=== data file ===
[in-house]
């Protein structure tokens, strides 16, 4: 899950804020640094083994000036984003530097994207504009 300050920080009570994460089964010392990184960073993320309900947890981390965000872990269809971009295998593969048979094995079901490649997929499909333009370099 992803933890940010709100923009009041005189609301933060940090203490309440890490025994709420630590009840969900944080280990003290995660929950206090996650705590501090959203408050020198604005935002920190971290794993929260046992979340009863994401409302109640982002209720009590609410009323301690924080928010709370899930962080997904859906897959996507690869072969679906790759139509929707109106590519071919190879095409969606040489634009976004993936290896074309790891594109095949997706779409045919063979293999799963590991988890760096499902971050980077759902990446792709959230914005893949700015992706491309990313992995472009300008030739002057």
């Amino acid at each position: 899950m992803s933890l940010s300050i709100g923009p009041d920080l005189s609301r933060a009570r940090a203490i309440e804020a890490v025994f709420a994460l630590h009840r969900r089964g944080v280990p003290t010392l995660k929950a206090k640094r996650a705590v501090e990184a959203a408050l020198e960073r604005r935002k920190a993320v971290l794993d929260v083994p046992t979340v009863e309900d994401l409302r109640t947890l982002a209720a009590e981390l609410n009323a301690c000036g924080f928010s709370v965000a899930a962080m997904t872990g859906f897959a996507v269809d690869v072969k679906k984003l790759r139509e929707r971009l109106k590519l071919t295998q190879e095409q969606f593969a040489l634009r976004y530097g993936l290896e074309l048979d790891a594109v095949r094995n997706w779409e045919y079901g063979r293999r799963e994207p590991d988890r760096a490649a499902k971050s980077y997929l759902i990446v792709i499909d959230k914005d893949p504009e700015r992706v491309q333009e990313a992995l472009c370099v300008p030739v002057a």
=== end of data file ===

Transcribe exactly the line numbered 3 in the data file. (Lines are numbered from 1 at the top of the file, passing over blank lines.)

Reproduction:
């Amino acid at each position: 899950m992803s933890l940010s300050i709100g923009p009041d920080l005189s609301r933060a009570r940090a203490i309440e804020a890490v025994f709420a994460l630590h009840r969900r089964g944080v280990p003290t010392l995660k929950a206090k640094r996650a705590v501090e990184a959203a408050l020198e960073r604005r935002k920190a993320v971290l794993d929260v083994p046992t979340v009863e309900d994401l409302r109640t947890l982002a209720a009590e981390l609410n009323a301690c000036g924080f928010s709370v965000a899930a962080m997904t872990g859906f897959a996507v269809d690869v072969k679906k984003l790759r139509e929707r971009l109106k590519l071919t295998q190879e095409q969606f593969a040489l634009r976004y530097g993936l290896e074309l048979d790891a594109v095949r094995n997706w779409e045919y079901g063979r293999r799963e994207p590991d988890r760096a490649a499902k971050s980077y997929l759902i990446v792709i499909d959230k914005d893949p504009e700015r992706v491309q333009e990313a992995l472009c370099v300008p030739v002057a």